Friday, August 16, 2013


In the last two presidential primary seasons, Republicans flirted with ideological purity and then settled for the establishment candidate. A lot of people think they'll do it again, but that's seemed doubtful lately, as Rand Paul and Ted Cruz have been rising, while Marco Rubio and Chris Christie having been losing some rank-and-file support.

And so Christie gave a speech at a Republican National Committee gathering today and apparently regained some momentum:
"We are not a debating society," Christie told a lunchtime audience at the Republican National Committees summer meeting in Boston. "We are a political operation that needs to win." ...

"I am in this business to win. I don't know why you are in it. I am in this to win," Christie said at the luncheon, his first appearance a meeting of the RNC.

"I think we have some folks who believe that our job is to be college professors," he said. "Now college professors are fine I guess. Being a college professor, they basically spout out ideas that nobody does anything about. For our ideas to matter we have to win. Because if we don’t win, we don't govern. And if we don't govern all we do is shout to the wind. And so I am going to do anything I need to do to win."
I bet this is one of the bits that went over best:
... Christie devoted the much of the speech to his record in New Jersey, highlighting efforts to fix a budget deficit and his noisy fights with teachers unions over pension reform.

"You got two choices as a governor," he said. "You either sidle up next to them and whisper sweet nothings in their ear or try to hope they don't punch you. Or your second alternative is you punch them first."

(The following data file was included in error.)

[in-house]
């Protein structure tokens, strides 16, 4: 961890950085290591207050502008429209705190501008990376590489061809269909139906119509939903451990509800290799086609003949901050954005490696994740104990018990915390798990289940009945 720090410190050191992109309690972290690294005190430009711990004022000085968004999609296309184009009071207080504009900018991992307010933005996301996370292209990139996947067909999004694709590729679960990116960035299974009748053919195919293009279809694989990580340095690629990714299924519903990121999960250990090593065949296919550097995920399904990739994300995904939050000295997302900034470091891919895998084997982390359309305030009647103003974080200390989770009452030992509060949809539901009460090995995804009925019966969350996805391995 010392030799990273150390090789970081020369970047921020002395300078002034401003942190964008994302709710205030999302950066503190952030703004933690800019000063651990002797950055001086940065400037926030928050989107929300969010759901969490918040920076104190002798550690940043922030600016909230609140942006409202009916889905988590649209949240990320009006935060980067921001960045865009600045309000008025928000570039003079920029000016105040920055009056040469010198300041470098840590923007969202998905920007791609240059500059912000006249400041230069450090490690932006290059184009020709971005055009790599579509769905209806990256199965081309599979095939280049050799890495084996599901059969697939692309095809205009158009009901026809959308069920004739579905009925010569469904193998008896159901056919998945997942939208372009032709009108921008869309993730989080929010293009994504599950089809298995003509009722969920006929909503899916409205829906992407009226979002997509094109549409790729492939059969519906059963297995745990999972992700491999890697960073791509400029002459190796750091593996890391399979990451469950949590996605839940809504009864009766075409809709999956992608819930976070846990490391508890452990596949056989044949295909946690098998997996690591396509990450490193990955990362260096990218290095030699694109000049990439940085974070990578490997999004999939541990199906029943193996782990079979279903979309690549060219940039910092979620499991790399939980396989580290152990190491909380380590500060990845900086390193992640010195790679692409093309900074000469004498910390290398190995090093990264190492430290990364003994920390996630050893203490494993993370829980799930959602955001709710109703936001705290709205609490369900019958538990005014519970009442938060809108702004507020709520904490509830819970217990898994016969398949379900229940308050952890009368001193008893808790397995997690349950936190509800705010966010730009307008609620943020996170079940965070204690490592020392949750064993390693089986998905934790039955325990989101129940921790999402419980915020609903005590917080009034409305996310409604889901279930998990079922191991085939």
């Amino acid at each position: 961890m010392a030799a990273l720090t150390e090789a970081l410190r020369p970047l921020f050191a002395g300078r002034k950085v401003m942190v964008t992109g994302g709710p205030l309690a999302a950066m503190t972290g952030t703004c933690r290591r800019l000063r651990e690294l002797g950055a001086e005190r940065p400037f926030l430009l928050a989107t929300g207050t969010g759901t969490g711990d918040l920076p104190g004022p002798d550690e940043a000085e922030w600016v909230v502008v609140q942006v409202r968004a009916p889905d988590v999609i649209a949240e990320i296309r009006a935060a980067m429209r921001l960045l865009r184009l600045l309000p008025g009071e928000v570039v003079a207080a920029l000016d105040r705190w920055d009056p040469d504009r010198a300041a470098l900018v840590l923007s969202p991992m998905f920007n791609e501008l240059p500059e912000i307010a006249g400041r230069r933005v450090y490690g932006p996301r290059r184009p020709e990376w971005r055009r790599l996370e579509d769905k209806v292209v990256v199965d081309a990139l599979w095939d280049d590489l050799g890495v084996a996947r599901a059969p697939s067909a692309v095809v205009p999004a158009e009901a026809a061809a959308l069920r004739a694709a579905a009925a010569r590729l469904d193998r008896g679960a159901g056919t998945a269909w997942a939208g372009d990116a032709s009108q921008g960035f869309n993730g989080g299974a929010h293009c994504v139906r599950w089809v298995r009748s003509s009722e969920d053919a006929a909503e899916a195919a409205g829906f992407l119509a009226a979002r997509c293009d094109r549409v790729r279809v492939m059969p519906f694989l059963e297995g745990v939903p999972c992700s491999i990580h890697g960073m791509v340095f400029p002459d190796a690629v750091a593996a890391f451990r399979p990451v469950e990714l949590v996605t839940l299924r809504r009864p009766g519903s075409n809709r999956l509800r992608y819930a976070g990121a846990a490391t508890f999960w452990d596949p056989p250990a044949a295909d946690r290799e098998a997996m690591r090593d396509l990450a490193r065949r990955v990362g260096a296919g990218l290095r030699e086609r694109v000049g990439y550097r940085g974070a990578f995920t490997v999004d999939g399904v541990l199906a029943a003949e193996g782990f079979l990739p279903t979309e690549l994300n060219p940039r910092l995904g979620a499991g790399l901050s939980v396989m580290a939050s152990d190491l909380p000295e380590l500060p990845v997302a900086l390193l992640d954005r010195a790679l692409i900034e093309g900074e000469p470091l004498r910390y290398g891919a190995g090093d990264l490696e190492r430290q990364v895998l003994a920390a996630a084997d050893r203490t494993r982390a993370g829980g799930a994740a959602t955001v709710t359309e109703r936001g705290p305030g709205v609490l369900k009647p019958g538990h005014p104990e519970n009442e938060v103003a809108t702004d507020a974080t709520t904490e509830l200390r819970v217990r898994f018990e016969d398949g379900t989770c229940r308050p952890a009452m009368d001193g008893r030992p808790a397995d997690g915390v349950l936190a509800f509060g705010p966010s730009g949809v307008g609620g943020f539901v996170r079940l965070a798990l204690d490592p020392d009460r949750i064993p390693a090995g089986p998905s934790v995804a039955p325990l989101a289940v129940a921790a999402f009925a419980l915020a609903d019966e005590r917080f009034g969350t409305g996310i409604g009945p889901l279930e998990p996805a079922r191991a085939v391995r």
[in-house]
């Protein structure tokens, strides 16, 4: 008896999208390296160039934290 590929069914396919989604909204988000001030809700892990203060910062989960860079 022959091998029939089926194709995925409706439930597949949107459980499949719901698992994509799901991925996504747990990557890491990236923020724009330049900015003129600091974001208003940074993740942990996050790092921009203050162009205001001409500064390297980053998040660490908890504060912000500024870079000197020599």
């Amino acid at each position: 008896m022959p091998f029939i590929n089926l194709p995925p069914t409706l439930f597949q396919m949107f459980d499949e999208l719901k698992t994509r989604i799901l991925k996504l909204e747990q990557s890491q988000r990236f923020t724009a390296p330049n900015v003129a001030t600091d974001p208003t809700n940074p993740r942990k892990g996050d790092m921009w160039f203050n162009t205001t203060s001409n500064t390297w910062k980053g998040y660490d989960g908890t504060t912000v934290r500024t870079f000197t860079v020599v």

Republicans love a little self-righteous thuggery from their guys, especially coupled with the suggestion that the damn liberals are the real thugs.

Most in the crowd reacted to Christie like this:
Cindy Costa, a national committeewoman from South Carolina, called the speech "amazing."

"It was impressive. I forgot about the Obama bear hug," said Tennessee GOP Chairman Chris Devaney....
I can't tell how this is going to play with ordinary Republicans. The base is angry these days and wants a purist avenger to cleanse the world of liberals, Democrats, and RINOs -- but the base also loves angry rhetoric. The weird thing is that the guy least likely to satisfy the base's craving for ideological heavy metal is the guy who does the best at providing verbal heavy metal. Can the baseheads forgo the former if Christie is really good at providing the latter?

I just can't tell. Andrew Sullivan says,
Southern white voters love the Jacksonian rhetoric of violence and, whatever the substance, they will love this big fat guy beating up Hillary Clinton.
That's true. But will he be so much better at beating her up that they'll forgive his ideological impurities? I'm not sure. All I know is that he's a much more rousing speaker than, say, Rand Paul or Paul Ryan or Scott Walker, and I think he tops Ted Cruz, too.

But they're going to pound on him for his apostasies. And maybe it'll just be a big, nasty donnybrook that leaves everyone bleeding and wounded, as Hillary watches. Or maybe we'll just get down to Christie vs. Cruz, trash-talker versus fervid fundamentalist, with Christie winning thanks to Establishment money -- and then they'll be the ticket, with Cruz being Christie's Palin, the person on the ticket who speaks the wingnut lingo. I just don't know.


Victor said...

Good analysis, Steve.